Tuesday, September 16, 2008

Those little knobs on the guitar



Every guitar has those knobs down there, but do you ever use them? A month ago I would have said no, but a lots changed since then. I used to always set my volume at 10 and the tone knobs wherever they sounded good, then leave em' and forget about em'. Sometimes I played with the volume to see why the knob is there, but it always sounded bad at anything lower than 10.

Then earlier this summer I watched a video of a good guitarist (I forget his name) and he was always tinkering with the volume. It made his playing really dynamic and he could basically dial in the amount of gain he used based on the volume. It got me thinking so I started asking good guitar players I know how much they use their volumes. Some said, "not at all," but the majority said ,"lots." I asked more questions and played with the knobs myself and here's what I learned:

1) The reason people use the volume knob is to adjust how much signal the overdive pedals or amp is getting. The stronger (more volume) the signal the more overdriven it will get. The opposite is true for weaker signals. If you roll the volume knob way down you can basically get a clean sound even with OD's turned on.

2) The reason it never sounded good below "10" was because I had set up my amp to sound best with my guitar at "10" so I had no where to go but down. If you set your volume to 7ish and set the gain/volume on your amp and pedal there you have more options. You can roll your volume up for a volume boost and a more OD for solos or parts you want to stand out, or roll the volume down for less OD.

3) There are a lot more sound pallets when you use the volume. I basically had different set levels of OD on my pedals - clean, low OD, hi gain, and boost. With the volume knob and pedals working together I can get every range in between. I always noticed a problem with low OD before, for single note stuff I wanted more OD but when I switched to strumming chords it was too much. The answer is to roll the volume up for single notes and down for chords.

4) The volume knob doesn't make a huge difference in total output volume from the amp. I was worried that turning the volume down would make the amp way quieter but that's not the case. It still gets louder and softer but not as much as you'd think.

5) Once you get used to it, you stop thinking about it. This hasn't happened to me yet, but people I talked to said changing the volume is second nature now. They're always listening to their tone and making small adjustments based on what they want it to sound like.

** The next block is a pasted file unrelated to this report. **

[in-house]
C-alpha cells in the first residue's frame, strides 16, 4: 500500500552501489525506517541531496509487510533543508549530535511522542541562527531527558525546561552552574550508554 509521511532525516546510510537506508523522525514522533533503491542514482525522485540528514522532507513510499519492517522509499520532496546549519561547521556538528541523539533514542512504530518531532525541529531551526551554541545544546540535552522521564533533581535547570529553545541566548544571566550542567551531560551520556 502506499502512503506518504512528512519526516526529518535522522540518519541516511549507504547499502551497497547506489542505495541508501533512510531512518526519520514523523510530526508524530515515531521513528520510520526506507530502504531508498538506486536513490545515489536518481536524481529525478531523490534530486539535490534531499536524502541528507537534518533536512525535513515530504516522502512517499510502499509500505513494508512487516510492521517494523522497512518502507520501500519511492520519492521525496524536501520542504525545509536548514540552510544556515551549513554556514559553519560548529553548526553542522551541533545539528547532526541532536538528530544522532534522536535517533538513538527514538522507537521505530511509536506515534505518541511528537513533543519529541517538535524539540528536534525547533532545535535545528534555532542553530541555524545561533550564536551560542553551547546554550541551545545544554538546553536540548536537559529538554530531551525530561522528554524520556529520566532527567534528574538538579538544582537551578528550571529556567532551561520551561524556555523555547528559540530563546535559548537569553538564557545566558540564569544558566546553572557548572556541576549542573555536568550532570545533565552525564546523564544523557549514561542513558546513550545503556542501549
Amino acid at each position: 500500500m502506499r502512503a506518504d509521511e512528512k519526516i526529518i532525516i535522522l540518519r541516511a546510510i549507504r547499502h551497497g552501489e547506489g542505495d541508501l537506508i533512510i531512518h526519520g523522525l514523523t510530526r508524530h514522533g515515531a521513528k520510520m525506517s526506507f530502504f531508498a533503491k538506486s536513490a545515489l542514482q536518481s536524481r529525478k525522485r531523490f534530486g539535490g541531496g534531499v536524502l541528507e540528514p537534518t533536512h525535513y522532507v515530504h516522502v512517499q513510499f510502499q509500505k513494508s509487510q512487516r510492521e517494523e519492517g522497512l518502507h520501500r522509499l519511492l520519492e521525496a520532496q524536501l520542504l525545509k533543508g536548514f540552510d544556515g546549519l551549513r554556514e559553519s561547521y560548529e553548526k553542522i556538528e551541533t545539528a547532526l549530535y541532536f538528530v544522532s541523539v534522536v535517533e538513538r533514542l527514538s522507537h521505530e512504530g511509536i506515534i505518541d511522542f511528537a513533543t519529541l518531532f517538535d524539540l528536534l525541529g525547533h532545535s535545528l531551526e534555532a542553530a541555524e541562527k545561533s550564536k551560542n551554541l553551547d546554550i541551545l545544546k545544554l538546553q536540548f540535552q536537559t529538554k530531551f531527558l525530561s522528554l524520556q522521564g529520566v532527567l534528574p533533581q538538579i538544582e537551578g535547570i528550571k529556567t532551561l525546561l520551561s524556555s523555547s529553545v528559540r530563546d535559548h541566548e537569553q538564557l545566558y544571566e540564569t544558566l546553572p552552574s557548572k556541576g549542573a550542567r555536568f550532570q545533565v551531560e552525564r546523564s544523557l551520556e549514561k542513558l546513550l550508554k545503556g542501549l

6) More people play with the volume than tone, but that doesn't mean the tone knob isn't important. It won't change the amount of OD but you can use the tone knobs to change the overall tone of your guitar. Ideally you would set your tone knobs at 10 and adjust the amp so it sounds as bright as you'd ever want it to sound, then roll the tone knobs back until they sound nice. Now if you want to really cut through you can turn the tone knobs higher and set them back when you don't. You can also lower the tone if you're playing something really mellow.

Hope that's helpful!

5 comments:

Karl said...

Nice. I'm also just delving into knob control. Thanks for the in depth review...really helpful.

Ben said...

I used to play on a little solid-state practice amp, and there wasn't much depth to what I could do to affect my tone with any of my knobs; most of my tone sculpting came from pedals. Then, I went out and got a low-wattage tube amp (Epiphone Valve Jr.), and suddenly I find that I need almost no pedals at all! Lots of different kinds of overdrive all by just turning the volume knob! I think that this is the best way to start playing guitar, because once you've got a good, solid understanding of the simple things, you can add in pedals and find infinite tonal possibilities.

Granted, I've only had my new amp for about a month now, but I'm blown away.

electric community said...

So true. My housemate who's into home theater stuff couldn't figure out why I used a tube amp instead of solid state since solid state for sound quality. It's not about the quality, it's about the expressiveness... you can't make a solid state amp scream or cry or poke it's head out pensively. The more I learn about gear the more amazed I am by how everything interacts.

electric community said...

p.s. valve jr's are good little amps!

Peter said...

Thanks. I've really been trying to figure out this very issue. Your comments are so helpful. Blessings.